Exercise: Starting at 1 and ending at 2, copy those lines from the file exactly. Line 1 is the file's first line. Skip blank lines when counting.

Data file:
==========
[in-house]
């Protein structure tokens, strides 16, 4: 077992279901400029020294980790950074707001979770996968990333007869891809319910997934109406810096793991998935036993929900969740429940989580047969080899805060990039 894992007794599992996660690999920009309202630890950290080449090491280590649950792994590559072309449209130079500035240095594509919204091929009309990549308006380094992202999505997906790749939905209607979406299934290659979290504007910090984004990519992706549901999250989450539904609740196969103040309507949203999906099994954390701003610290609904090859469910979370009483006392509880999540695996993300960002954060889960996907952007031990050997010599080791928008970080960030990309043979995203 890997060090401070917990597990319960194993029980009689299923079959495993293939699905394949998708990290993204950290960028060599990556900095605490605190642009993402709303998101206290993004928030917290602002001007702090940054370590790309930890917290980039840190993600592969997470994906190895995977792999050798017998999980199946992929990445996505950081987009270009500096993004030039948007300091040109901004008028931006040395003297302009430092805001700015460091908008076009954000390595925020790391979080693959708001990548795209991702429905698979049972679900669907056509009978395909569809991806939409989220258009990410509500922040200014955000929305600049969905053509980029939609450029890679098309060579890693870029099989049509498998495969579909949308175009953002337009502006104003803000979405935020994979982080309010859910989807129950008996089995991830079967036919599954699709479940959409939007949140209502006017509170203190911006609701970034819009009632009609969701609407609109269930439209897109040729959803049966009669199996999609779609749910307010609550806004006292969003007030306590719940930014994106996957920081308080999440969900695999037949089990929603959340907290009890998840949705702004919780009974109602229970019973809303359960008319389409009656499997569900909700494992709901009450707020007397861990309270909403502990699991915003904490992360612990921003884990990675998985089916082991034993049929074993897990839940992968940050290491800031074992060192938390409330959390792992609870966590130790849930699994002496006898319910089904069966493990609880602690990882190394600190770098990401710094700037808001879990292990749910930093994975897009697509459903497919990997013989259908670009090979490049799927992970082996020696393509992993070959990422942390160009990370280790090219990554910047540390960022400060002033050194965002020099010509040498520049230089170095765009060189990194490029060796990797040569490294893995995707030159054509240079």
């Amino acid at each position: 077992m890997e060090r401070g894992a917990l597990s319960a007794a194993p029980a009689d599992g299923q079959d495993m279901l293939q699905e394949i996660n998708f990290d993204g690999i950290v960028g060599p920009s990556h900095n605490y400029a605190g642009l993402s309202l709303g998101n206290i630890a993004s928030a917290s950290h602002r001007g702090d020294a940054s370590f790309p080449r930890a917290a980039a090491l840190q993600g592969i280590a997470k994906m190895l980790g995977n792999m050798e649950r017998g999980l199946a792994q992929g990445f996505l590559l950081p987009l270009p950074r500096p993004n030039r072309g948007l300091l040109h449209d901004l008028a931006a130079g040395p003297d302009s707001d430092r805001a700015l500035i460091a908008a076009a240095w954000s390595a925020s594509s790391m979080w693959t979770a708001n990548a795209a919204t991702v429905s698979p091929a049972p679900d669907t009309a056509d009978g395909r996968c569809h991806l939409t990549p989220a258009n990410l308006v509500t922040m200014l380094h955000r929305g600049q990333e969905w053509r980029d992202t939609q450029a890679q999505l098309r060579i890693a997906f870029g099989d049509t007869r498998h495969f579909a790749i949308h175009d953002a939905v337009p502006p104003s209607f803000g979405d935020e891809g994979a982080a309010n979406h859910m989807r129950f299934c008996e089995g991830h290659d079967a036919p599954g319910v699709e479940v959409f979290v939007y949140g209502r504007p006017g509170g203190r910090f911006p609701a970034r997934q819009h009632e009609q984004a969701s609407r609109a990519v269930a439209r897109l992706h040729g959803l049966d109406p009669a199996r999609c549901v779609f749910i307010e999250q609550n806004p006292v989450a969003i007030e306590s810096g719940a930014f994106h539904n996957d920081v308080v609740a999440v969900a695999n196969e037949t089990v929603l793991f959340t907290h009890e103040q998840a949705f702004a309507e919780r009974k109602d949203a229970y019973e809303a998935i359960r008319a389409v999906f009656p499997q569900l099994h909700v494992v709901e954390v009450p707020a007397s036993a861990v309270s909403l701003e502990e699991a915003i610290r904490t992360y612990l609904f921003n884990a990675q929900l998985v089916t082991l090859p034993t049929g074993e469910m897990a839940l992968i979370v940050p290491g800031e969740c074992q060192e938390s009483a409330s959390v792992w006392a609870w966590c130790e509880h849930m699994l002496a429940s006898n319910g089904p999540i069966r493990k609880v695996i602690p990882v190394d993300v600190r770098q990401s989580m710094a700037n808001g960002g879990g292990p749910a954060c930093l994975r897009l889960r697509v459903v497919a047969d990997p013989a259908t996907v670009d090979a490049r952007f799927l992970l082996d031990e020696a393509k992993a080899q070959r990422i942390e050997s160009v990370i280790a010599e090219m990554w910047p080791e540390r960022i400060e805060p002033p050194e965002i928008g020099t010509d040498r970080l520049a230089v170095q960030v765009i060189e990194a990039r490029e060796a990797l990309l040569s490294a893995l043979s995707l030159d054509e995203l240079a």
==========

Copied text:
[in-house]
């Protein structure tokens, strides 16, 4: 077992279901400029020294980790950074707001979770996968990333007869891809319910997934109406810096793991998935036993929900969740429940989580047969080899805060990039 894992007794599992996660690999920009309202630890950290080449090491280590649950792994590559072309449209130079500035240095594509919204091929009309990549308006380094992202999505997906790749939905209607979406299934290659979290504007910090984004990519992706549901999250989450539904609740196969103040309507949203999906099994954390701003610290609904090859469910979370009483006392509880999540695996993300960002954060889960996907952007031990050997010599080791928008970080960030990309043979995203 890997060090401070917990597990319960194993029980009689299923079959495993293939699905394949998708990290993204950290960028060599990556900095605490605190642009993402709303998101206290993004928030917290602002001007702090940054370590790309930890917290980039840190993600592969997470994906190895995977792999050798017998999980199946992929990445996505950081987009270009500096993004030039948007300091040109901004008028931006040395003297302009430092805001700015460091908008076009954000390595925020790391979080693959708001990548795209991702429905698979049972679900669907056509009978395909569809991806939409989220258009990410509500922040200014955000929305600049969905053509980029939609450029890679098309060579890693870029099989049509498998495969579909949308175009953002337009502006104003803000979405935020994979982080309010859910989807129950008996089995991830079967036919599954699709479940959409939007949140209502006017509170203190911006609701970034819009009632009609969701609407609109269930439209897109040729959803049966009669199996999609779609749910307010609550806004006292969003007030306590719940930014994106996957920081308080999440969900695999037949089990929603959340907290009890998840949705702004919780009974109602229970019973809303359960008319389409009656499997569900909700494992709901009450707020007397861990309270909403502990699991915003904490992360612990921003884990990675998985089916082991034993049929074993897990839940992968940050290491800031074992060192938390409330959390792992609870966590130790849930699994002496006898319910089904069966493990609880602690990882190394600190770098990401710094700037808001879990292990749910930093994975897009697509459903497919990997013989259908670009090979490049799927992970082996020696393509992993070959990422942390160009990370280790090219990554910047540390960022400060002033050194965002020099010509040498520049230089170095765009060189990194490029060796990797040569490294893995995707030159054509240079």